You can’t have a Batman series without the Joker, and BATMAN: THE ANIMATED SERIES provided probably the most well-rounded and satisfying portrayal of the Joker in any medium, comics included. As realized here, the Joker was both funny and terrifying, capable of being motivated by egotism as well as sheer insanity. The Joker design seemed most inspired by Bob Kane’s original artwork, but what really made the character come alive was the voice, provided by Luke Skywalker himself, STAR WARS’ Mark Hamill. The part had originally been given to Tim Curry, but the decision was made to recast, with producers feeling that Curry, while sufficiently threatening, wasn’t providing the necessary madcap levity and humor for the part. Enter Hamill, who had already played a supporting role in an earlier episode, but had made his desire known to play one of the trademark villains. One audition later, including Hamill’s unforgettable rendition of the Joker’s laugh, and the part was his. Hamill’s Joker could be foaming at the mouth in an insane rant one moment, and then instantly switch gears into a witty charmer.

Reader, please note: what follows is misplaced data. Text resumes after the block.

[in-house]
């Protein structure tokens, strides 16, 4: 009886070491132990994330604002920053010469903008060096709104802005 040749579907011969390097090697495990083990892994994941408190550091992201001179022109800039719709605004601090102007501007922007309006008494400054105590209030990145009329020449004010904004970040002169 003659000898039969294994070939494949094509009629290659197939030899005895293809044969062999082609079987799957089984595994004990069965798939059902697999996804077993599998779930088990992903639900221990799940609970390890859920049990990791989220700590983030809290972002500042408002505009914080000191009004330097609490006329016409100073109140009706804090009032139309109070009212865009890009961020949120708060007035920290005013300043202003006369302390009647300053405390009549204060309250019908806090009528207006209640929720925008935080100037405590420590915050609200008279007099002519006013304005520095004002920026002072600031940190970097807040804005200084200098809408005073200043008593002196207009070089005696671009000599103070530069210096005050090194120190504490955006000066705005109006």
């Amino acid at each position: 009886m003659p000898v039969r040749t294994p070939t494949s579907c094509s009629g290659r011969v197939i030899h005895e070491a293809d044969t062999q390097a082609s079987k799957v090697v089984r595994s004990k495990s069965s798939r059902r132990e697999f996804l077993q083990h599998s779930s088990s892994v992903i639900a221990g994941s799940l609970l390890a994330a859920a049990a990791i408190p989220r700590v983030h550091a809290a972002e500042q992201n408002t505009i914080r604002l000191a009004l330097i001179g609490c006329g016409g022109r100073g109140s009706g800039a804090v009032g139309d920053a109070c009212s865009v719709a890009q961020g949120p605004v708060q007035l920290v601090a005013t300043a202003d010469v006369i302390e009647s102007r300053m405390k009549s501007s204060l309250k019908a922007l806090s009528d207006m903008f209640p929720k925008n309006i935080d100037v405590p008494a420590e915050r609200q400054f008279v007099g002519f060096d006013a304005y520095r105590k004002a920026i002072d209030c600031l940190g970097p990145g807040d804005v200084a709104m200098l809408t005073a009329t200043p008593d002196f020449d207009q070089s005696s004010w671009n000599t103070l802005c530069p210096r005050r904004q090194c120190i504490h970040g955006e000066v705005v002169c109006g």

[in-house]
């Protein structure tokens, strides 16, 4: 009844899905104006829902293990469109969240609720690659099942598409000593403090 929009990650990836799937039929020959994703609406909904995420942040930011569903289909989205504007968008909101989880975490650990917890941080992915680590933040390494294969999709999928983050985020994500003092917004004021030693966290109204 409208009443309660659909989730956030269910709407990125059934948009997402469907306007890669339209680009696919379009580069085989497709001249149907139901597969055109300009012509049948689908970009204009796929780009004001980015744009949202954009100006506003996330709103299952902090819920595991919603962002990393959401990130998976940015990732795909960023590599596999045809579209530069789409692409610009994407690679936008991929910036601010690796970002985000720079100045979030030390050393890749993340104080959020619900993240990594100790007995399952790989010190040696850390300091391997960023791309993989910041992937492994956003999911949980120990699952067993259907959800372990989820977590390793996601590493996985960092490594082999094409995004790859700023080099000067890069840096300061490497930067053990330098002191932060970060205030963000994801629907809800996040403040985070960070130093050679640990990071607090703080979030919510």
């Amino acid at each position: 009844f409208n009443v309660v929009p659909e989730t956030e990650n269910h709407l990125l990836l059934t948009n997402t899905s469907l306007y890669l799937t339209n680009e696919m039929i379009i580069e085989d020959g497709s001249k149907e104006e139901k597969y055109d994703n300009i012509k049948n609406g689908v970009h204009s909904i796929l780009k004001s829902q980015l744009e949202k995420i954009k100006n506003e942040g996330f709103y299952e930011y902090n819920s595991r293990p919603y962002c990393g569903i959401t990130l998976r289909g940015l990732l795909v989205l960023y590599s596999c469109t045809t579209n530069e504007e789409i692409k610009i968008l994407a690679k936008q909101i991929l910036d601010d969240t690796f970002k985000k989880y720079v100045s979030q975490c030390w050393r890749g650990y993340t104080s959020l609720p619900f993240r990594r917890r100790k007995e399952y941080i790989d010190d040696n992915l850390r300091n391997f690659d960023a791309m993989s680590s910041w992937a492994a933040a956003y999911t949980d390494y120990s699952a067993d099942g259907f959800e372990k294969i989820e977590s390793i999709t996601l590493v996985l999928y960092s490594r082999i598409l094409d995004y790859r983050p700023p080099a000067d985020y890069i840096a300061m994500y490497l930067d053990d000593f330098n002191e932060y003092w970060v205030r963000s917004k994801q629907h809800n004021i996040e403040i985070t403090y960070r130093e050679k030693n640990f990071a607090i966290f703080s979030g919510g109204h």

As of 1996, BATMAN: THE ANIMATED SERIES had been out of production for two years, but still remained extremely popular in reruns. However, a variety of factors combined to encourage Warner Brothers to order a new series of episodes produced. First, the series, which had originally aired on FOX, was moving to the WB, and the network wanted new episodes to freshen up the original 85 produced. Secondly, already in production was the new SUPERMAN animated series for the WB, and a combined SUPERMAN/BATMAN hour was thought to be a boon to the health of the new series (let’s face it, Batman’s always going to be more popular).

Finally, the newest Batman feature film was due to be released in the summer of 1997, and Warner Brothers wanted episodes of the animated series that would feature the film’s newest star Batgirl in a more prominent role.